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Apple Computer Inc. may have intensified its legal efforts against a hacker working on technology to enable the Mac OS X for Intel to run on computers other than Apple's.
On Tuesday, the site of a hacker known among tech circles as Maxxuss was offline, sparking speculation that its Internet service provider had pulled the plug at the request of the Cupertino, Calif., computer maker. Maxxuss had recently developed and released a patch for running Mac OS X, version 10.4.4, on a generic computer running an Intel Corp. x86 processor.
"It appears that Apple may have gotten to Maxxuss, the hacker made famous for his flagrant cracks and patches of Mac OS X for Intel," the OSx86 Project, a MacTel enthusiast site, said on its homepage. "A visit to his Website reveals that his site has been shutdown by his host, the cause of which we do not know at this time."
Links to the patch that appeared on the OSx86 forum prompted the site on Friday to take down the message board at the request of Apple attorneys. Apple notified the site that it may be in violation of the company's intellectual property rights.
Members of OSx86 had posted the links.
"Since the beginning, we have made it known that we would be very willing to work with Apple regarding any concerns they had with their intellectual property and this site," the OSx86 said in a weekend posting. "After speaking with the lawyer representing Apple, we've removed the handful of links to Maxxuss' Website from the Forum."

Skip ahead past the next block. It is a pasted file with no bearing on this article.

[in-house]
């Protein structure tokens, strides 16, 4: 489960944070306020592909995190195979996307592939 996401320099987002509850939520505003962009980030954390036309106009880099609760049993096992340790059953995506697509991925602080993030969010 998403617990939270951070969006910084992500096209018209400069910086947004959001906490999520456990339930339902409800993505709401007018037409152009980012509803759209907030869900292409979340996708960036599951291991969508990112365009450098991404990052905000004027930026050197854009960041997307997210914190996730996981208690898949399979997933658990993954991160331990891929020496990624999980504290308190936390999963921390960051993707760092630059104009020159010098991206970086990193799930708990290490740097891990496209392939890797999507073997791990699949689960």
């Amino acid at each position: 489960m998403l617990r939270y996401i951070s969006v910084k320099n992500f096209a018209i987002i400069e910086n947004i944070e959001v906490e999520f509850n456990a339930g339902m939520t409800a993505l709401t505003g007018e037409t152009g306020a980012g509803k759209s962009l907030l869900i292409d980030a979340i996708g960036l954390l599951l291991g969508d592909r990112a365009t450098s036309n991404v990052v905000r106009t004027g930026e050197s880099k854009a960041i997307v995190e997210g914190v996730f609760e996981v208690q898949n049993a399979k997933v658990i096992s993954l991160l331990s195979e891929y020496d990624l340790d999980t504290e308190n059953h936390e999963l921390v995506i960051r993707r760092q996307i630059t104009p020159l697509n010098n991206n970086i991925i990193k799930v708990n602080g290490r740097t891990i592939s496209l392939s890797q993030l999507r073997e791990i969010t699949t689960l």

On Tuesday, however, it appeared Apple might have upped the ante, going after Maxxuss himself. The host of the site took it down Tuesday, but it was not known whether Apple was responsible.
Apple did not respond to requests for an interview. The OSx86 Project also could not be reached.
Apple has embedded anti-piracy technology to prevent hackers from cracking the OS and moving it to other hardware. The company has waged not only a legal effort to stop pirates, but has also hidden its own warning to hackers in the form of a poem embedded in OS X. The poem ends with "Please don't steal Mac OS! Really, that's way un-cool."
The company has said the poem was a reminder to potential thieves.